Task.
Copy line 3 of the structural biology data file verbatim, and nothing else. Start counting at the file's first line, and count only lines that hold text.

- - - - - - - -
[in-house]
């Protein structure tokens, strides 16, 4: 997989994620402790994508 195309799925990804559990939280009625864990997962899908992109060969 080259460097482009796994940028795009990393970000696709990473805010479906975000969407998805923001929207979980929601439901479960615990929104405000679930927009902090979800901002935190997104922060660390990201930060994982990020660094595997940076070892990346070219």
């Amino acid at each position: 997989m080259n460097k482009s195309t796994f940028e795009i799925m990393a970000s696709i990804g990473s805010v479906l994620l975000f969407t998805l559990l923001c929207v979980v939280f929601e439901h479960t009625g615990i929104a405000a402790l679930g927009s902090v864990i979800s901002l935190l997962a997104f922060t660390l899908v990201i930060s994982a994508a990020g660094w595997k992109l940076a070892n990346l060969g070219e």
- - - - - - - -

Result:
């Amino acid at each position: 997989m080259n460097k482009s195309t796994f940028e795009i799925m990393a970000s696709i990804g990473s805010v479906l994620l975000f969407t998805l559990l923001c929207v979980v939280f929601e439901h479960t009625g615990i929104a405000a402790l679930g927009s902090v864990i979800s901002l935190l997962a997104f922060t660390l899908v990201i930060s994982a994508a990020g660094w595997k992109l940076a070892n990346l060969g070219e």